Gillette’s latest razor was built for allowing caretakers to shave the elderly

Gillette is synonymous with two things. A. Shaving, and B. Slick Masculinity. It’s difficult to find brands that have the kind of reach Gillette does, in the shaving industry. It quite literally has no serious competition, which one can only ask for as a brand, but its the latter reference that one could say is a narrow-sighted problem. Gillette has and does cater to women too, with its gentle Venus series that runs smoothly against the skin, removing unwanted body hair, but a major part of Gillette’s portfolio caters to the young man who believes beards are for hipsters, and wants to have an immaculately shaved jawline with no cuts or bruises, in record time. In maintaining that vision, Gillette forgot a significant part of their market. People who want to, but are unable to shave.

A masterpiece of inclusive design, the Treo enables assisted shaving, allowing helpers and caretakers shave the beards of men who are unable to. Using a straight-razor was out of the question, since these helpers/caretakers weren’t professionals, and using regular razors is challenging enough on your own face, so shaving someone else can be nothing short of an ergonomic nightmare.

Gillette began its work on the Treo as early as 2017, analyzing pain points, areas of failure, and coming up with solutions to the wide range of problems. Studying assisted shaving scenarios revealed that men were shaved sitting down, or in a bed, which meant that the angle on the blade and handle had to reflect that arrangement, rather than one where one shaves oneself. Since the subjects weren’t being shaved/groomed in the bathroom, there was also the challenge of shaving cream becoming a messy ordeal, given that you didn’t have a constant flow of water to periodically wash the razor. All this research culminated in the Treo, the world’s first assisted-shaving razor.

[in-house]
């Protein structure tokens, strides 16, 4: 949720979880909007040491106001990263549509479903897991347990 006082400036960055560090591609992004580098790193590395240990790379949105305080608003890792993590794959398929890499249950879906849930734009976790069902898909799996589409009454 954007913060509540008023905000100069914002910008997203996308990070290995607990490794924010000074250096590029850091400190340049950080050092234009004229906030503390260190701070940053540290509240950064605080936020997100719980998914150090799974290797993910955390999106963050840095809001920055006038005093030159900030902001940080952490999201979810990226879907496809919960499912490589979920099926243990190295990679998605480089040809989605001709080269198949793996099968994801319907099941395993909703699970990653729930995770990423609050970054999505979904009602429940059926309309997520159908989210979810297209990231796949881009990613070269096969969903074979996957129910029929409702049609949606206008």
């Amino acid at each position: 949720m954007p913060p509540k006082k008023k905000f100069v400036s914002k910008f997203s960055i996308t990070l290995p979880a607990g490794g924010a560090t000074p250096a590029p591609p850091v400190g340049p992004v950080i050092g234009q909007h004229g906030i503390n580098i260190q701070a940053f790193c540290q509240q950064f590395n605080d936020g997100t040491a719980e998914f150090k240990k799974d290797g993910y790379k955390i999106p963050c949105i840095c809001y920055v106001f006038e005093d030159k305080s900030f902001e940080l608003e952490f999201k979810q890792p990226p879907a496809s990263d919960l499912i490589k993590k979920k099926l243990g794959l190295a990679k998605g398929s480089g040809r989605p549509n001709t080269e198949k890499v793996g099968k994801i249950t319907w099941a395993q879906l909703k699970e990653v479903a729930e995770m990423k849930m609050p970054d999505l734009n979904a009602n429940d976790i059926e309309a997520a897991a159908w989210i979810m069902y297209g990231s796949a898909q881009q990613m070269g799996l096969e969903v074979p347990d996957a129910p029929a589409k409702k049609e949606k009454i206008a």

Designed with a reoriented blade angle, the Treo can be held like a brush or a pencil, making it easier to maneuver across a jawline than conventional razors. A special razor guard allows the blade to work all sorts of facial hair, thick or thin, resulting in a clean shave with lesser water. The handle of the Treo also doubles up as a tube of shaving gel, allowing the Treo to be practically a shaving kit in itself, and armed with enough gel to last for exactly one shave (so that the blade is disposed of when the gel is used up, ensuring a single blade isn’t used twice). The Treo uses a proprietary water-based gel too, which doesn’t create a mess like foam does, and doesn’t need washing off too. The water-based gel hydrates the skin too, working as an after-shave as well!

It’s great to see the company build a product keeping inclusivity in mind. The Treo not only helps caretakers groom and shave the people they take care of, it also allows the men being shaved to feel clean, comfortable, and even young again!

Designer: Gillette